I have just found out that 4 March is National Grammar Day – in the USA at least. It reminds me that there are thousands of people in the UK who are unsure about spelling, grammar and punctuation when they are writing. I know this because some of them become my clients and ask for private tuition in just those skills.
It’s not just that they are a bit shakey in their written Eng Lang (as we used to call it at school) but very often they feel a kind of shame or guilt about it, as if their uncertainty about the use of apostrophes and so on makes them a bad person – or at least shows that they are a bit dim. I’m talking here about people with very responsible jobs, who are no doubt very good at those jobs. I have tutored business people, lawyers, accountants, even teachers. What normally happens is that their lack of grounding in spelling, grammar and/or punctuation makes no difference to them for a while after they leave school. Eventually though, they find themselves a fair way up the career ladder, where suddenly they are competing for promotion against colleagues who clearly do know how to use an apostrophe, and suddenly they are at a disadvantage (at least a perceived one). If they run their own business, they lack confidence dealing with potential clients because they are afraid their use of English will let them down. The clever ones then come to me for help!
The thing is, being a bit dodgy with your Eng Lang does not make you a bad person, or an idiot. Spelling, grammar and punctuation are skills, and like other skills they are taught, learned and improved with practice. Not being totally confident with them just shows that you weren’t properly taught them when you were younger. That doesn’t stop you learning them now.
Of course the problem may be that you didn’t pay attention at school, but I’ll give you the benefit of the doubt. For many years the detailed teaching of spelling, grammar and punctuation went out of fashion in English schools because educationalists felt it was unnecessary and a bit restrictive and old-fashioned. If you went to school during this period (it has changed a bit now by the way), the chances are the importance of these things weren’t impressed on you. The trouble is, they often do become important when you are all grown up and the quality of your communication is an issue.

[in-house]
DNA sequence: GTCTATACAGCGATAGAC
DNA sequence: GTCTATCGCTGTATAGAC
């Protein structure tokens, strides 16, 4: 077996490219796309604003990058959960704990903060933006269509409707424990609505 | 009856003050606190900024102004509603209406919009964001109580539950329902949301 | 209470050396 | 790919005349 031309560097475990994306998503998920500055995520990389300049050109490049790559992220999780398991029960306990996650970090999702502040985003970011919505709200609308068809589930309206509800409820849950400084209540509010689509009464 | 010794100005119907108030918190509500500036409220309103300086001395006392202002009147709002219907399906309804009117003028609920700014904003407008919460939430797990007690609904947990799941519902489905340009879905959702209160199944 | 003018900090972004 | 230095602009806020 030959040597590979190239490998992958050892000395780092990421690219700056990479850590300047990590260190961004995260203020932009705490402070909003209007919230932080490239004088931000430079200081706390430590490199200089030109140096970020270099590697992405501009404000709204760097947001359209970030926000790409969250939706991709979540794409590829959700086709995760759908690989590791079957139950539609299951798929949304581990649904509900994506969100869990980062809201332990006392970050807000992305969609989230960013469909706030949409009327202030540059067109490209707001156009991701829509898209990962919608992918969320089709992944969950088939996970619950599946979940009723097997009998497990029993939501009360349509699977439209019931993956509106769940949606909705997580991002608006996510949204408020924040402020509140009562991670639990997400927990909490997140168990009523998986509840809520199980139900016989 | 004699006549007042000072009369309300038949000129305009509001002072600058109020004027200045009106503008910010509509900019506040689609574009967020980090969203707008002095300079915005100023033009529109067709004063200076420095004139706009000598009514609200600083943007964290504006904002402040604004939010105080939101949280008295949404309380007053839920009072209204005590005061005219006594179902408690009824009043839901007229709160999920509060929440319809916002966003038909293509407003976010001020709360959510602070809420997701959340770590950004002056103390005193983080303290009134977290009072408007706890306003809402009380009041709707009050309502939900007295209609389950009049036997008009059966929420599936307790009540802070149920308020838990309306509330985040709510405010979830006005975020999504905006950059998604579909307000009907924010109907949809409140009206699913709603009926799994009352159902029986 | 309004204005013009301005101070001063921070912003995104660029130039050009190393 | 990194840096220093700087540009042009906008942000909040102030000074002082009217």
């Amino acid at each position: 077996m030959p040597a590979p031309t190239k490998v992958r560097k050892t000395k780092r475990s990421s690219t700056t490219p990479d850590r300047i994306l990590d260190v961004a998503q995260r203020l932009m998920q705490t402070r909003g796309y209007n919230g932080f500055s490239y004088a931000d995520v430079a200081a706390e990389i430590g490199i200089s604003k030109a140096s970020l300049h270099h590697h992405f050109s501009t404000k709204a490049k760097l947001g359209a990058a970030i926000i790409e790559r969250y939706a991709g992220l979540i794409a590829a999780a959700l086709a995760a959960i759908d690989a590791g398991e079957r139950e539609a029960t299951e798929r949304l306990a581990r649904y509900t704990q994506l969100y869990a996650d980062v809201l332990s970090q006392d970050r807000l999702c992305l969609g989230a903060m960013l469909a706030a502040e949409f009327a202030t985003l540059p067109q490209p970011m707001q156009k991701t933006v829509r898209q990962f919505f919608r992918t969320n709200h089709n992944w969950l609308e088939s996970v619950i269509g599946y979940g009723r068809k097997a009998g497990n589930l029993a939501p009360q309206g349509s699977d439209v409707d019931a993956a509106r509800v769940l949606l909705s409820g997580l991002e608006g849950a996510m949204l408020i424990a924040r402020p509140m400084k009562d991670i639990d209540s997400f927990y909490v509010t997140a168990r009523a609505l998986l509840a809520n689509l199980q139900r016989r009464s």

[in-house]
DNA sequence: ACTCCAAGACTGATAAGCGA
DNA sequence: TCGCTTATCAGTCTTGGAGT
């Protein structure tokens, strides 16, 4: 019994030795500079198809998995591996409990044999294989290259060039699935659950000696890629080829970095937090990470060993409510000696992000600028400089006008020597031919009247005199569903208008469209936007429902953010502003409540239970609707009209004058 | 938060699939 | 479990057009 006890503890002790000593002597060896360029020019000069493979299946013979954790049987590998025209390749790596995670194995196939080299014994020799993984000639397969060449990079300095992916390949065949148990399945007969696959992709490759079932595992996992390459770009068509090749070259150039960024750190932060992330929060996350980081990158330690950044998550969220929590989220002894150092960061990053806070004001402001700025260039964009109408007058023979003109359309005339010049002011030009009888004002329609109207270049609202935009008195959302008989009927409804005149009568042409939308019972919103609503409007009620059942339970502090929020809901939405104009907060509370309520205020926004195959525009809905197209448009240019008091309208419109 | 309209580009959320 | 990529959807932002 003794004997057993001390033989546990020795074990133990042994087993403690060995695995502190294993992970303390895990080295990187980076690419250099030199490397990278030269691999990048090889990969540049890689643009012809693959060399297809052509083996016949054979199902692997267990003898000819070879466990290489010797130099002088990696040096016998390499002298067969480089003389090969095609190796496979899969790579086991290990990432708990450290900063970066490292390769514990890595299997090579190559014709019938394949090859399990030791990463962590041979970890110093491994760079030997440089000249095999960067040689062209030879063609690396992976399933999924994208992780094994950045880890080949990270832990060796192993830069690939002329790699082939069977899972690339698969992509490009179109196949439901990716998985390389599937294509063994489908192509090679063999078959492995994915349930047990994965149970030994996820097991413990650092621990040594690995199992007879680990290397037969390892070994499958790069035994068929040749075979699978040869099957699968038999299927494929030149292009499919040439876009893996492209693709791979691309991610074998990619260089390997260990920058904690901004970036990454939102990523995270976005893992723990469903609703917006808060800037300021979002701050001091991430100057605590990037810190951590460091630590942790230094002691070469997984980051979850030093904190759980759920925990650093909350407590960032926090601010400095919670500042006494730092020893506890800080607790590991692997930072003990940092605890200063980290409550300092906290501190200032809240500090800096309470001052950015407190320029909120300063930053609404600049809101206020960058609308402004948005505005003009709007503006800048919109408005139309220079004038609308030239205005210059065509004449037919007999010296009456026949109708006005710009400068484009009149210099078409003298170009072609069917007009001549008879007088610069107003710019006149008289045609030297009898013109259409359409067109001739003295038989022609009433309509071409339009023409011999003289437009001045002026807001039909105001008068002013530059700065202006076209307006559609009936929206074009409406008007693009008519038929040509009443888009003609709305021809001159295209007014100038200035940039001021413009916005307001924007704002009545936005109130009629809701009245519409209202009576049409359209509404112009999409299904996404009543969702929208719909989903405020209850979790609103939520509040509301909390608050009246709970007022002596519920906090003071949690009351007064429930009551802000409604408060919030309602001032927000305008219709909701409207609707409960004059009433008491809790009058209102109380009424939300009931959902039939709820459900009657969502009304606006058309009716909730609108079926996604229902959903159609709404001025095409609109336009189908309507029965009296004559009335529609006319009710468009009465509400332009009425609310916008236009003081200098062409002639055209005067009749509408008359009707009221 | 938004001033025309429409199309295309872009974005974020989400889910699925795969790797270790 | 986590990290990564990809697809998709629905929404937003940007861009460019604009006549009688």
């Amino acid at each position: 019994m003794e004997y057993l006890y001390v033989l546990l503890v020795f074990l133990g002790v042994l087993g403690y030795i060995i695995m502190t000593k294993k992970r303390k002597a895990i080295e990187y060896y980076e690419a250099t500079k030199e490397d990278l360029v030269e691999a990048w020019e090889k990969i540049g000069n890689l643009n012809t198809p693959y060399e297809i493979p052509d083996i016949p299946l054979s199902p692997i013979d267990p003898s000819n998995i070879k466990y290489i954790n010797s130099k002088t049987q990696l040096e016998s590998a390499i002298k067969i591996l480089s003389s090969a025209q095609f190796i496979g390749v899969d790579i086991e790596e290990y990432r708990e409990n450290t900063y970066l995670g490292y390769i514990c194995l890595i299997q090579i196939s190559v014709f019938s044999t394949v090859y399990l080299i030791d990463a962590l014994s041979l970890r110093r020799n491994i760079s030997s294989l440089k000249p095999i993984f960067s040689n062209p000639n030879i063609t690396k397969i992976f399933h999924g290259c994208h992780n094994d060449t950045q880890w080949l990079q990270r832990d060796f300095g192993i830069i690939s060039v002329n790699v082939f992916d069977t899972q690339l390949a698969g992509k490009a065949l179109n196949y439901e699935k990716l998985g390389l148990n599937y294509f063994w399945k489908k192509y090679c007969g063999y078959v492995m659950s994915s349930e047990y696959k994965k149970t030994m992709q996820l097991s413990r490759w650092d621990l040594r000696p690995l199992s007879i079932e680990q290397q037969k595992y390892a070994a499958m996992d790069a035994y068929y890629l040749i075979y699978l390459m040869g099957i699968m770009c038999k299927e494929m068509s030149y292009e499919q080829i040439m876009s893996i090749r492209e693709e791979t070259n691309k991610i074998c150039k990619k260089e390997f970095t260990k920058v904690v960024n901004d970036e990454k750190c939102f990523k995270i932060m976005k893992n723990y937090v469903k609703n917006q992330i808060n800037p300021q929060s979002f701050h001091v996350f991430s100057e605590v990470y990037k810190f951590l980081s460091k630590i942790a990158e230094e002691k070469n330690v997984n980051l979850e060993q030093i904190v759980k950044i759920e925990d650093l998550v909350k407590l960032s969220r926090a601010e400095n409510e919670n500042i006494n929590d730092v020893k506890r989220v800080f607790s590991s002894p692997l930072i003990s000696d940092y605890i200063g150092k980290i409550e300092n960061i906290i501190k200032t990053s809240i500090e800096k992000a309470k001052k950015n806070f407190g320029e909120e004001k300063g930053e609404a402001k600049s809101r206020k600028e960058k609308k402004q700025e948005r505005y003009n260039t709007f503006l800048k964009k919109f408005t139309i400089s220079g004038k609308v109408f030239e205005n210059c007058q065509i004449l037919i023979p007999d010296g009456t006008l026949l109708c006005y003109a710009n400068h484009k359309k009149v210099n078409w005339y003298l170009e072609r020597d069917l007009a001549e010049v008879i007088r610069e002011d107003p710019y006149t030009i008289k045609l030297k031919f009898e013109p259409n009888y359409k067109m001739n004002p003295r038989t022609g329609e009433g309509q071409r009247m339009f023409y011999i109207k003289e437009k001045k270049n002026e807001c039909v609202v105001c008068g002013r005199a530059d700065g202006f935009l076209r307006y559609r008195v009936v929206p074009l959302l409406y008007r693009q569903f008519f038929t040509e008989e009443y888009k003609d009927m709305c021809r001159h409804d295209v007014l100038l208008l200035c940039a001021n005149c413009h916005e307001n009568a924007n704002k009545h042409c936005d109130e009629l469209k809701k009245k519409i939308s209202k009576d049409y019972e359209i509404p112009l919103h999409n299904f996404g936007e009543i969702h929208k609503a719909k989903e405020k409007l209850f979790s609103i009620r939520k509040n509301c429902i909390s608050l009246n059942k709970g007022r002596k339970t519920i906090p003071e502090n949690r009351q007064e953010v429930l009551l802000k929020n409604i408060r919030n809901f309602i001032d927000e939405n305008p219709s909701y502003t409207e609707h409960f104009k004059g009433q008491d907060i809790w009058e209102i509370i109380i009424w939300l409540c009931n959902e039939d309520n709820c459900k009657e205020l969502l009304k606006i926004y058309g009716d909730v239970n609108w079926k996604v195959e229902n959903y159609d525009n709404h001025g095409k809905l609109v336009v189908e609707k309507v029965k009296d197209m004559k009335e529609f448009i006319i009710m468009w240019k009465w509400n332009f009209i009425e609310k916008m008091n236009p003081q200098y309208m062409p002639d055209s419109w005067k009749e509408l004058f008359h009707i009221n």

I was lucky. In the first place I am extremely old and can remember when people wrote with fountain pens without spellcheck. More importantly I went to an old-fashioned school where the ‘correct’ use of English was expected of us at all times, so we quickly learned it. Please note that by ‘correct’ I am not talking about being pedantic and writing like Dickens (I’m not that old). I mean communicating in a fluent way so that you are easily and clearly understood, without any unnecessary distractions by way of odd spellings, twisted sentences or overdone punctuation.
You don’t have to take my word for it. Through my connections with Durham University I sometimes talk to academics who mark essays and exam papers and they often complain about the poor quality of Eng Lang displayed by some students. Those students really do lose marks for it, too – not because the markers are being picky but because they expect undergraduates to be able to express ideas clearly. Poor use of grammar is a barrier to understanding.
My experience with individual clients has led me to develop a one-day course called ‘English Language for Grownups’ which I am busy organising now. This is for anyone who feels they need a grounding – or a refresher – in the basics of spelling, grammar and punctuation in English. It’s not like school though – it’s more fun and there are no exams. If you are interested, or know someone who might be, drop me a line to firstname.lastname@example.org and I’ll let you know how you can take part. I’ll see you there. Or is it their? Or they’re?